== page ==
By Michael Goldstein
By Dennis Romero
By Sarah Fenske
By Matthew Mullins
By Patrick Range McDonald
By LA Weekly
By Dennis Romero
By Simone Wilson
So sorry, Santa Monica. Apologies, Beverly Hills. The jewel you have coveted and negotiated for — billionaire Eli Broad's proposed museum, which will house his contemporary art collection — may not alight upon your city after all.
Politicians in those two cities have swooned over the prospect of hosting Broad's stellar 2,000-piece collection, its Baldessaris and Beuys. But for weeks, Broad has been in secret talks to instead locate his museum in downtown Los Angeles, on land slated for the still-unbuilt, luxurious and publicly subsidized Grand Avenue hotel and condo project, a development overseen by a little-known committee that Broad founded and has long chaired.
If the so-called Grand Avenue Committee, which Broad helped to run, and its oversight body, the Grand Avenue Authority, decide that they like Broad's plan, the museum would be located across from MOCA on public land, where high-end shops and eateries were to be built to lure condo buyers and hotel patrons into the Civic Center area.
Soon after news of Broad's intentions broke last week, questions arose about the appearance of a conflict of interest. Among the questions: How is it that Broad, who spearheaded the now-stalled $3.2 billion Grand Avenue project, which was to feature Frank Gehry architecture and a Mandarin Oriental Hotel, quietly morphed from being chairman of the Grand Avenue Committee to sitting on the other side of the table?
For weeks, Broad has been in quiet talks with members of the Grand Avenue Authority, which he formed, asking these close colleagues to put his Broad Museum on part of the public land.
The backroom talks began just weeks after he quietly resigned his Grand Avenue Committee co-chairmanship on November 30.
"There's no question that the dealer is suddenly sitting down to play the hand," notes Jaime Court, president of the anticorruption group Consumer Watchdog.
Broad Foundations spokeswoman Karen Denne says that Broad "stepped down from the Grand Avenue Committee so he would not have a conflict of interest."
But Tracy Westin, vice chairman and CEO of the Center for Governmental Studies, says that Broad's denial of a conflict omits the fact that, "When you're [a committee] negotiating with someone who used to chair your committee and is privy to lots of information, it puts [the former chairman] at an advantage."
"I'd really like to just blast the guy for doing this kind of stuff and acting in his self-interest ... 'cause that's really what it is," says bemused neighborhood-council activist Doug Epperhart of San Pedro. "On the other hand, you've got to admire the guy for being immune to the slings and arrows that all the rest of us are hit by."
Asked if Broad's dramatic switch — from negotiating on behalf of the public to create a private project on public land, to negotiating on his own behalf to control a piece of that land — is inappropriate, Epperhart says, "Of course there's a conflict, [but] it's so Los Angeles. There's 4 million people, but there's only four that get to make decisions."
Adds Court: "He has the status of Zeus sitting on Olympus. Nobody complains when he goes down and takes advantage of the peasant girls."
But neighborhood-council activist Jack Humphreville notes, "We ought to be thankful for situations like this. [Broad's] done a lot for the city, especially downtown. ... When [conflicts] are not disclosed is when there is a problem."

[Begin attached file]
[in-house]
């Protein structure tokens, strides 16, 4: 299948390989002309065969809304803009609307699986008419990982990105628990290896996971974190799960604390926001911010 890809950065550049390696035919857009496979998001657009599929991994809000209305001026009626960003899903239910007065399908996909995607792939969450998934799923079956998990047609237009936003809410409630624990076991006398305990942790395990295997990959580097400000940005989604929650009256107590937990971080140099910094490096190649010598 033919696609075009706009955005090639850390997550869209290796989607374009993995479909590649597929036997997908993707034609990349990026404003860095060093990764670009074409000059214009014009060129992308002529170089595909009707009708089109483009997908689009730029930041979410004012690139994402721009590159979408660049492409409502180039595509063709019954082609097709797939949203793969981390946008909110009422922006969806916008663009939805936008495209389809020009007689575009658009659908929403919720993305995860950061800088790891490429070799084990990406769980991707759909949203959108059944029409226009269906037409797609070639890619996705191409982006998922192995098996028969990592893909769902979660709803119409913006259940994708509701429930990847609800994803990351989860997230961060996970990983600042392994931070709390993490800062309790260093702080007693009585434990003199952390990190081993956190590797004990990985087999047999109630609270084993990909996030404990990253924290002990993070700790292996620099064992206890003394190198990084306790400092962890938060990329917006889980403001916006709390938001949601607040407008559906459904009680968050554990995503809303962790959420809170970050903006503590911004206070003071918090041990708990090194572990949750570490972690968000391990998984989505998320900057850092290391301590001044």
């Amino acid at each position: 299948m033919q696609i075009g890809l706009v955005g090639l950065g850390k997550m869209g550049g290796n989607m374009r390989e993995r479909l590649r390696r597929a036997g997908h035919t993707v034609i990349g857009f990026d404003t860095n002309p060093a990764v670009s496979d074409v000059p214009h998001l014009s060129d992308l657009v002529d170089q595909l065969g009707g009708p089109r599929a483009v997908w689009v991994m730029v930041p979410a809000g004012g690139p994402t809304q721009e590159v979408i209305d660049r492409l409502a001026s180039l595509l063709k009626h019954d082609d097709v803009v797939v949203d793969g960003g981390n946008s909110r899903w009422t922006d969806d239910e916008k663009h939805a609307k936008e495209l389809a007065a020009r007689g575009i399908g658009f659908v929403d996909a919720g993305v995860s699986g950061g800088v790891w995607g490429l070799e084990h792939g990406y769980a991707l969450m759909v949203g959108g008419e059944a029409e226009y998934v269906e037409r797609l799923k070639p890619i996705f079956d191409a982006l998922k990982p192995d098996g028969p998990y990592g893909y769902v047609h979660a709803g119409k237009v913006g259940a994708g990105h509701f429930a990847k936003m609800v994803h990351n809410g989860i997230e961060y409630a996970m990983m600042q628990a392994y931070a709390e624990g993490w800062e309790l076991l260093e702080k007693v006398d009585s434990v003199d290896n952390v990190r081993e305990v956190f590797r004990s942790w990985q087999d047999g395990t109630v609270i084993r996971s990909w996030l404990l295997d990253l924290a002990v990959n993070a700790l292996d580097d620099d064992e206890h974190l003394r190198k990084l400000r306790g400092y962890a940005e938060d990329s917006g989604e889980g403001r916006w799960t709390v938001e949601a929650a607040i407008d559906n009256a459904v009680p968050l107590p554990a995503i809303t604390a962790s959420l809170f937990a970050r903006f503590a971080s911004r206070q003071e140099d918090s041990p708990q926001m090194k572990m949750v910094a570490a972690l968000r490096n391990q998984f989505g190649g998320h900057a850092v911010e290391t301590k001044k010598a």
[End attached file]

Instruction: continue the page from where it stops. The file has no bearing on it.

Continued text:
The Weekly has previously reported that the Grand Avenue project — none of which has been built — could not have been conceived without extensive, and controversial, public subsidies.
Before the economic crash, the developer, Related Companies, was awarded more than $100 million in city, county and state subsidies and tax breaks — all during Broad's chairmanship.
City Councilwoman Jan Perry and Los Angeles County Supervisor Gloria Molina, the two elected officials who sit on the five-member Grand Avenue Authority, have voted to support almost every aspect of the pricey endeavor. Perry and Molina repeatedly supported subsidies, even as City Hall and the county ran into budget woes and Related Companies failed to begin construction.
While they sat on the authority, Broad chaired the Grand Avenue Committee from 2003 to 2007, becoming co-chairman in 2007. According to Martha Welborne, the committee's top-level staff member, Broad resigned from his committee position on November 30. Less than two months later, at a sparsely attended January 25 meeting downtown, Grand Avenue Authority officials revealed the surprise news that Broad is now on the other side of the table. (See accompanying story, "Public Unwelcome at Grand Avenue.")
Consumer advocate Court feels that the conflict is offset somewhat by the billionaire's purpose — an art museum rather than, say, a condo tower. "It's not like housing that he owned that he would profit from," says Court. "On the other hand, should that entitle him to have his pet project gain special concessions because of the knowledge he has?"
Westin, of the Center for Governmental Studies, says Broad's previous role should not prevent a museum deal if his proposal is to the public's advantage. But the unusual situation "puts a higher premium on the need for transparency," he says.
The city's Community Redevelopment Agency board, the Los Angeles City Council and the Los Angeles County Board of Supervisors will all be required to publicly vote on the deal. Even so, the Grand Avenue Authority, which will supervise the negotiations leading up to those votes, has a poor track record for transparency.
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